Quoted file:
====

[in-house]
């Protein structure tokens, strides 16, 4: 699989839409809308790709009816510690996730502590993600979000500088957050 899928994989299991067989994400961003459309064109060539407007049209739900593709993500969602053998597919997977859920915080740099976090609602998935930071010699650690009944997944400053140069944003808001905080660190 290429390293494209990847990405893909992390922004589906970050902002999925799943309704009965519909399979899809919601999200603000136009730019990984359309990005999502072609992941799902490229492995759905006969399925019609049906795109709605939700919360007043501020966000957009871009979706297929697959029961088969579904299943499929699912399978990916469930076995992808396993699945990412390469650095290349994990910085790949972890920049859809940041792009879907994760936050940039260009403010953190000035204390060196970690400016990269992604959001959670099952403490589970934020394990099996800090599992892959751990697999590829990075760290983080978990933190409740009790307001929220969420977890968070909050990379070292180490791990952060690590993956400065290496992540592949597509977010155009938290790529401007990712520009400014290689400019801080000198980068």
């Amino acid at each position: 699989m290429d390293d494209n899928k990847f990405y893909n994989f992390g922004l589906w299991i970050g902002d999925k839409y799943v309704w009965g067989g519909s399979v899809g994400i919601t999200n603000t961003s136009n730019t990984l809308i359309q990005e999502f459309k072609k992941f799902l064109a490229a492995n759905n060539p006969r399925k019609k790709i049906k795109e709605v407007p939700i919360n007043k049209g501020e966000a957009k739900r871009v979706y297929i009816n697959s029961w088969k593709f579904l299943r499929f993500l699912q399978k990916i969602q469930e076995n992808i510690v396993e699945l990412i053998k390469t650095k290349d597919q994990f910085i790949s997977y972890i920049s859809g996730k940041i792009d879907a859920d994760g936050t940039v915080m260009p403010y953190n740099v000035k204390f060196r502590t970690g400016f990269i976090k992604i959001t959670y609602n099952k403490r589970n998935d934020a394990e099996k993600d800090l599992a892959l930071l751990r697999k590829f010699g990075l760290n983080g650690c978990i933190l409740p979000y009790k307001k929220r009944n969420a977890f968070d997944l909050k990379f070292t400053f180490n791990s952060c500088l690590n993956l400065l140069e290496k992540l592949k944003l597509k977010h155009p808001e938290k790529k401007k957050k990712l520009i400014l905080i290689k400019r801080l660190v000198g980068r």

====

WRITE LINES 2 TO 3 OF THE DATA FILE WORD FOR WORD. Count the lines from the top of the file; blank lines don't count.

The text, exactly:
């Protein structure tokens, strides 16, 4: 699989839409809308790709009816510690996730502590993600979000500088957050 899928994989299991067989994400961003459309064109060539407007049209739900593709993500969602053998597919997977859920915080740099976090609602998935930071010699650690009944997944400053140069944003808001905080660190 290429390293494209990847990405893909992390922004589906970050902002999925799943309704009965519909399979899809919601999200603000136009730019990984359309990005999502072609992941799902490229492995759905006969399925019609049906795109709605939700919360007043501020966000957009871009979706297929697959029961088969579904299943499929699912399978990916469930076995992808396993699945990412390469650095290349994990910085790949972890920049859809940041792009879907994760936050940039260009403010953190000035204390060196970690400016990269992604959001959670099952403490589970934020394990099996800090599992892959751990697999590829990075760290983080978990933190409740009790307001929220969420977890968070909050990379070292180490791990952060690590993956400065290496992540592949597509977010155009938290790529401007990712520009400014290689400019801080000198980068």
């Amino acid at each position: 699989m290429d390293d494209n899928k990847f990405y893909n994989f992390g922004l589906w299991i970050g902002d999925k839409y799943v309704w009965g067989g519909s399979v899809g994400i919601t999200n603000t961003s136009n730019t990984l809308i359309q990005e999502f459309k072609k992941f799902l064109a490229a492995n759905n060539p006969r399925k019609k790709i049906k795109e709605v407007p939700i919360n007043k049209g501020e966000a957009k739900r871009v979706y297929i009816n697959s029961w088969k593709f579904l299943r499929f993500l699912q399978k990916i969602q469930e076995n992808i510690v396993e699945l990412i053998k390469t650095k290349d597919q994990f910085i790949s997977y972890i920049s859809g996730k940041i792009d879907a859920d994760g936050t940039v915080m260009p403010y953190n740099v000035k204390f060196r502590t970690g400016f990269i976090k992604i959001t959670y609602n099952k403490r589970n998935d934020a394990e099996k993600d800090l599992a892959l930071l751990r697999k590829f010699g990075l760290n983080g650690c978990i933190l409740p979000y009790k307001k929220r009944n969420a977890f968070d997944l909050k990379f070292t400053f180490n791990s952060c500088l690590n993956l400065l140069e290496k992540l592949k944003l597509k977010h155009p808001e938290k790529k401007k957050k990712l520009i400014l905080i290689k400019r801080l660190v000198g980068r």